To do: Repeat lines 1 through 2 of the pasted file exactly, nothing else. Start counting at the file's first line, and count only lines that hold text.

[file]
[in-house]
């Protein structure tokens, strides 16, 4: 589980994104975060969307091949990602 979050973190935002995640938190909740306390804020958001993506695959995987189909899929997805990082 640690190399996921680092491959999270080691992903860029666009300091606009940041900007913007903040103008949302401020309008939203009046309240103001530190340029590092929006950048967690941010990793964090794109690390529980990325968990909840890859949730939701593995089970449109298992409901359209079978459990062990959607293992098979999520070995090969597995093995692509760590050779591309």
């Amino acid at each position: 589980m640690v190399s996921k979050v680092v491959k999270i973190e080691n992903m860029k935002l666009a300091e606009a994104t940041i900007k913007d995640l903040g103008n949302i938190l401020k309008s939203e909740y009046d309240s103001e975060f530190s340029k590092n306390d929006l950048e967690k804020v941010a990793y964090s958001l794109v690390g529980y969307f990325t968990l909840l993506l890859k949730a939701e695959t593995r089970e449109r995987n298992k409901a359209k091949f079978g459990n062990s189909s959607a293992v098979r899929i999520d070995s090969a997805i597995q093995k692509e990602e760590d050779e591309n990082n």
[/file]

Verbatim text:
[in-house]
């Protein structure tokens, strides 16, 4: 589980994104975060969307091949990602 979050973190935002995640938190909740306390804020958001993506695959995987189909899929997805990082 640690190399996921680092491959999270080691992903860029666009300091606009940041900007913007903040103008949302401020309008939203009046309240103001530190340029590092929006950048967690941010990793964090794109690390529980990325968990909840890859949730939701593995089970449109298992409901359209079978459990062990959607293992098979999520070995090969597995093995692509760590050779591309």